Some random thoughts on Twitter.
I don’t like Twitter because of it’s core mechanic: Interruption. I dislike Instant Messaging for the same reason.
Nevertheless, lots of people do like Twitter, and it seems worthwhile to consider why that might be.
I’d also like to understand what sort of “lock-in” Twitter might have over its users.
Brevity is the soul of diversion. Short messages are diverting without being demanding: books->articles->blog posts->tweets.
Twitter’s 140-character limit ensures that its users never have to think too hard. (Sorry, but it’s true.)
Twitter is a (micro-)blogging platform. Its limitations allow it to offer an extremely simple interface, and rapid setup process.
Twitter offers an RSS-like “feed” service, that pushes updates to you.
Twitter historically offered an SMS broadcast service, which could save its users real money, but this seems to be de-emphasized these days.
Twitter provides “universal sign-in”; anyone using the service must be logged in. This has implications for audits and comments.
Twitter’s universal sign-in means that publishers get a lot more information about their readers than they would on the web.
Presumably, the follower information that Twitter offers is what explains the appeal of this platform to publishers.
Twitter’s universal sign-in means that comments are more organically integrated into the platform; there’s no need to log in to comment.
Twitter comments, in fact, are so organic they hardly exist at all; one simply uses the ‘@’ convention to reply to another user.
The ‘@’ convention means that your comments go unseen (or will be hopelessly opaque) unless a user follows both you and the OP.
Since a reader can see who you’re replying to (even if he doesn’t follow the OP), comments drive traffic to the original tweet.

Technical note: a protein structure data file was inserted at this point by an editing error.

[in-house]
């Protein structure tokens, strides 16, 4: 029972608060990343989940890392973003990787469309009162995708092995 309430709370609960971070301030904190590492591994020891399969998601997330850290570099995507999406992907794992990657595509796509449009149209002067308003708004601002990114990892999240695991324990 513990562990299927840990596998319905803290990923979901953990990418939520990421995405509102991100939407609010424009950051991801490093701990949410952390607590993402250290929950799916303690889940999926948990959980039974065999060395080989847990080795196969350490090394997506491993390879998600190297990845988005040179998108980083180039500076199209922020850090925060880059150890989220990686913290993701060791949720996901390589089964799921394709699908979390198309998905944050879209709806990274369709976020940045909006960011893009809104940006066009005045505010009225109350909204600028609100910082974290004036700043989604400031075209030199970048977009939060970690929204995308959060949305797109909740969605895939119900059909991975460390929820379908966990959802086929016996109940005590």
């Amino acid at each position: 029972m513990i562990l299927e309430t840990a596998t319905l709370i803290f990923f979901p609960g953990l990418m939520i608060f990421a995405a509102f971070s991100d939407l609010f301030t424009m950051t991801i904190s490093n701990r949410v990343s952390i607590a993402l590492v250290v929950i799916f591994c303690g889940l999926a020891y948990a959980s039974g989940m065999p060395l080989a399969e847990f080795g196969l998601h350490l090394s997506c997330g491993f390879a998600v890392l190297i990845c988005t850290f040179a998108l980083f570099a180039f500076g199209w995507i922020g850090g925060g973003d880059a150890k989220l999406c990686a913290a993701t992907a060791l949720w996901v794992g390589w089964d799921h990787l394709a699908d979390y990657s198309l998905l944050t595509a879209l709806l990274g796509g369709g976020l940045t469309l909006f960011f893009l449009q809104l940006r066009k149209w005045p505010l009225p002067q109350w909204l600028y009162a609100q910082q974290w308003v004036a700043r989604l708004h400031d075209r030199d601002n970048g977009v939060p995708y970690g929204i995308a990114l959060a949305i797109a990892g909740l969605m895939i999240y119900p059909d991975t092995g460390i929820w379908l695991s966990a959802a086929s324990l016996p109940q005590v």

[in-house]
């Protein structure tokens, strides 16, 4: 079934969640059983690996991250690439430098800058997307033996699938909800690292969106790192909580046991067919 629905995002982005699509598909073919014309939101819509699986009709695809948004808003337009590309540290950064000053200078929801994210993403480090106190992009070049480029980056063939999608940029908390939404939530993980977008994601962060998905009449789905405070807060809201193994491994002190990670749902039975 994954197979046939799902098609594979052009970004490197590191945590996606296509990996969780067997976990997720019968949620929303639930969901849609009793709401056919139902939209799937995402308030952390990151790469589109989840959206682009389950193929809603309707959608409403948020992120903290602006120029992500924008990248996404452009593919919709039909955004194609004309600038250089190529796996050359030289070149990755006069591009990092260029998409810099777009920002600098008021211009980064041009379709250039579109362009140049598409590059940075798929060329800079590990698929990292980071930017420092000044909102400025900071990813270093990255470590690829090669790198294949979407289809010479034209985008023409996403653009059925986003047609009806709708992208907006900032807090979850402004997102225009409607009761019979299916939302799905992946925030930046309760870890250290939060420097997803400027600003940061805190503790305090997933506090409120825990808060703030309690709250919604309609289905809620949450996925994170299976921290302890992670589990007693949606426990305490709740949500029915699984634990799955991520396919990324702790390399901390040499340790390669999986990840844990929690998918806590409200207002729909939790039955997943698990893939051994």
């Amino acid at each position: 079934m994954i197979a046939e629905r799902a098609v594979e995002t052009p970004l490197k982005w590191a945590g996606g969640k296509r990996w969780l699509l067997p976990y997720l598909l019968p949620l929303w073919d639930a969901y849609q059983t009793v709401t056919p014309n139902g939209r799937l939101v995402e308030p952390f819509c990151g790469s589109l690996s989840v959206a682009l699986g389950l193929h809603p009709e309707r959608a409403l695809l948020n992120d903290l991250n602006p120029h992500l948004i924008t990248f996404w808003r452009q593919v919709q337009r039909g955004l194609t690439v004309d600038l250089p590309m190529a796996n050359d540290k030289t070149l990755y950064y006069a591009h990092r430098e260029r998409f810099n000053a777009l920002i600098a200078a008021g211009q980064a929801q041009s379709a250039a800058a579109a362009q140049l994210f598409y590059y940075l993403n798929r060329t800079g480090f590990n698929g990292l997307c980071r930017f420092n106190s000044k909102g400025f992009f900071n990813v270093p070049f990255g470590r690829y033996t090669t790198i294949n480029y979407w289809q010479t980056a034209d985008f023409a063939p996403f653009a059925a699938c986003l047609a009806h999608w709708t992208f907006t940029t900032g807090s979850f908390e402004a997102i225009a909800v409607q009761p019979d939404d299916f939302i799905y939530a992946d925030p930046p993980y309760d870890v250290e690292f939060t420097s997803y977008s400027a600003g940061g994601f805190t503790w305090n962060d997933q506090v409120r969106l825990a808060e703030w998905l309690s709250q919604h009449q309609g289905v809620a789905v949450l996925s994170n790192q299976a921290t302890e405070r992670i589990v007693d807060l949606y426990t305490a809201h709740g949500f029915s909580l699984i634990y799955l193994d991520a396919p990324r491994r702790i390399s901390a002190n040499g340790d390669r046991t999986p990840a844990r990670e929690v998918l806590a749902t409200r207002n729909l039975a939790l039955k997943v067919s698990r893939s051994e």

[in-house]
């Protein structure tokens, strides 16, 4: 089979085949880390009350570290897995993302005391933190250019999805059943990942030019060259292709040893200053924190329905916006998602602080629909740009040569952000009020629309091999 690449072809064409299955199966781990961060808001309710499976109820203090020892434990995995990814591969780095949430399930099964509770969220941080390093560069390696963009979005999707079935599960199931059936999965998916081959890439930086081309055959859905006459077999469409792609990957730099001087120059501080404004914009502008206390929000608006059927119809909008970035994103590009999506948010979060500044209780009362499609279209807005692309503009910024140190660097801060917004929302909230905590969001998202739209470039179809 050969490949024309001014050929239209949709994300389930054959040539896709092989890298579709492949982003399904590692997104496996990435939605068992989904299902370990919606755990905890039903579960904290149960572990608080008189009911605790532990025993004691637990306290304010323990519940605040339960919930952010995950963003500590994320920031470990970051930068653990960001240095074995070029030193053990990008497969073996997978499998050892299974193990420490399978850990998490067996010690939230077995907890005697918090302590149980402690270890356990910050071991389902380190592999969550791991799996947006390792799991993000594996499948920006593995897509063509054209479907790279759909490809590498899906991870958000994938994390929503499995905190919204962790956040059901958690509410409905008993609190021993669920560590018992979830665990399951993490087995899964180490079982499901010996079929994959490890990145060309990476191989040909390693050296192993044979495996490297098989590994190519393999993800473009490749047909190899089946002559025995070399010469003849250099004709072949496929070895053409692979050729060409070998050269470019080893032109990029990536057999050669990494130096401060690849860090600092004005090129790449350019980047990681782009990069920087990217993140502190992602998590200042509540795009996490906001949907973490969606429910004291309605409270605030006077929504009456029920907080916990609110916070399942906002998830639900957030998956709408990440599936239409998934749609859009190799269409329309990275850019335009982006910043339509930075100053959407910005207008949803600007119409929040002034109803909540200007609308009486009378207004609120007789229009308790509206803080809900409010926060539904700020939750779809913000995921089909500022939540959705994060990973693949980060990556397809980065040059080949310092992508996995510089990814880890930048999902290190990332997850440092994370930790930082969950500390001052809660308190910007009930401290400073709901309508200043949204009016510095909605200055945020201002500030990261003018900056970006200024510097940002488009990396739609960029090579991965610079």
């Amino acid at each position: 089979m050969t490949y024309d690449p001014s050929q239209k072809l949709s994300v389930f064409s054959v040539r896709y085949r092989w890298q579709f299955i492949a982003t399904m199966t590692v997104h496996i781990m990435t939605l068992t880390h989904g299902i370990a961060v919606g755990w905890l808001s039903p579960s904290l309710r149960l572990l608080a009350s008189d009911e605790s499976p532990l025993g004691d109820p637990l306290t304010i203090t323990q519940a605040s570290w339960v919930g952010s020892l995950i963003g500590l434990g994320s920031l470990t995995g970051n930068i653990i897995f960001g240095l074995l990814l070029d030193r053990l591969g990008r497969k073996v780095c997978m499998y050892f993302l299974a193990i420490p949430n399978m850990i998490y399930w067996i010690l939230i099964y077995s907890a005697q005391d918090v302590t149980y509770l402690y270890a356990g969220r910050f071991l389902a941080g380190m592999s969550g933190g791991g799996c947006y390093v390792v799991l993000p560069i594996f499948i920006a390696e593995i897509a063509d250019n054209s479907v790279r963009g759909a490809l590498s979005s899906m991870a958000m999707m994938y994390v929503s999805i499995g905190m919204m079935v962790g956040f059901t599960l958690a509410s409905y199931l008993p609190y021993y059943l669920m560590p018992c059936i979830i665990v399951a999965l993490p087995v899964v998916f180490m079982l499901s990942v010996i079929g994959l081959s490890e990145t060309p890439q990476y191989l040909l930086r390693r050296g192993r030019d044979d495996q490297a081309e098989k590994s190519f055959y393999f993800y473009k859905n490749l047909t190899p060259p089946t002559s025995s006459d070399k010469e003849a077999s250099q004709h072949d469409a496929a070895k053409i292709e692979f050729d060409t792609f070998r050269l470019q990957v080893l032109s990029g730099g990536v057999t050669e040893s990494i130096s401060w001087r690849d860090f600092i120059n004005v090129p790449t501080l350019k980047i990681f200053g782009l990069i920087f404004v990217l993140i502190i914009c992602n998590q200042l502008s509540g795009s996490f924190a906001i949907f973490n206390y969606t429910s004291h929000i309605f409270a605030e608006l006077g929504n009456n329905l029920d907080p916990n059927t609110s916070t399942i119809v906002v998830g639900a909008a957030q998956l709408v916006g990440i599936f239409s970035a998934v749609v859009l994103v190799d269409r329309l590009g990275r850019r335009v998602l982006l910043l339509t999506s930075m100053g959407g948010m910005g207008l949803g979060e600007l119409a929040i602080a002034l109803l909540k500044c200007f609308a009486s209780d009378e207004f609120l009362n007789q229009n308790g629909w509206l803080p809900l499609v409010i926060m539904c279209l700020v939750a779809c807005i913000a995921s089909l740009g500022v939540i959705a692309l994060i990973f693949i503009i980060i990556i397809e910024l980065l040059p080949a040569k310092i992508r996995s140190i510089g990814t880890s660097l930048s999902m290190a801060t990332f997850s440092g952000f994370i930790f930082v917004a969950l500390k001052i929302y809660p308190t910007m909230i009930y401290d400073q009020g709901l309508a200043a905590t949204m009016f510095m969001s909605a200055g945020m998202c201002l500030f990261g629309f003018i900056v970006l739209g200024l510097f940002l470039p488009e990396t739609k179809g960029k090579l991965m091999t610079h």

Since a reader cannot see your comments unless he’s already following you, commenting on a popular tweet draws you no traffic.
It appears the best way to gain Twitter followers is to draw comments from other users with lots of followers.
It should not be overlooked that Twitter isn’t *really* part of the web; it has an HTTP front-end, but is really a private network.
It seems pretty futile to attempt to build a head-on competitor to Twitter; the network effects of its universal sign-in are powerful.
It’s interesting that typepad (with typepad micro) seems to be trying to go head-to-head with Twitter. Lots of luck, guys.
If you wanted to destroy Twitter’s lock-in (and, really, who doesn’t like to break things?) it seems best to attack with a client.
Support you built a cross-service microblog client (i.e. that interoperated with both Twitter and typepad micro) akin to modern IM clients.
In a cross-service client, usernames (and the ‘@’ convention) would be extended to reflect the originating service.
Such a client would also support multiple, simultaneous logins to different services.
There might be something like this already; as I may have mentioned, I don’t much like Twitter.
All the paragraphs of this post are, however, fully tweetable.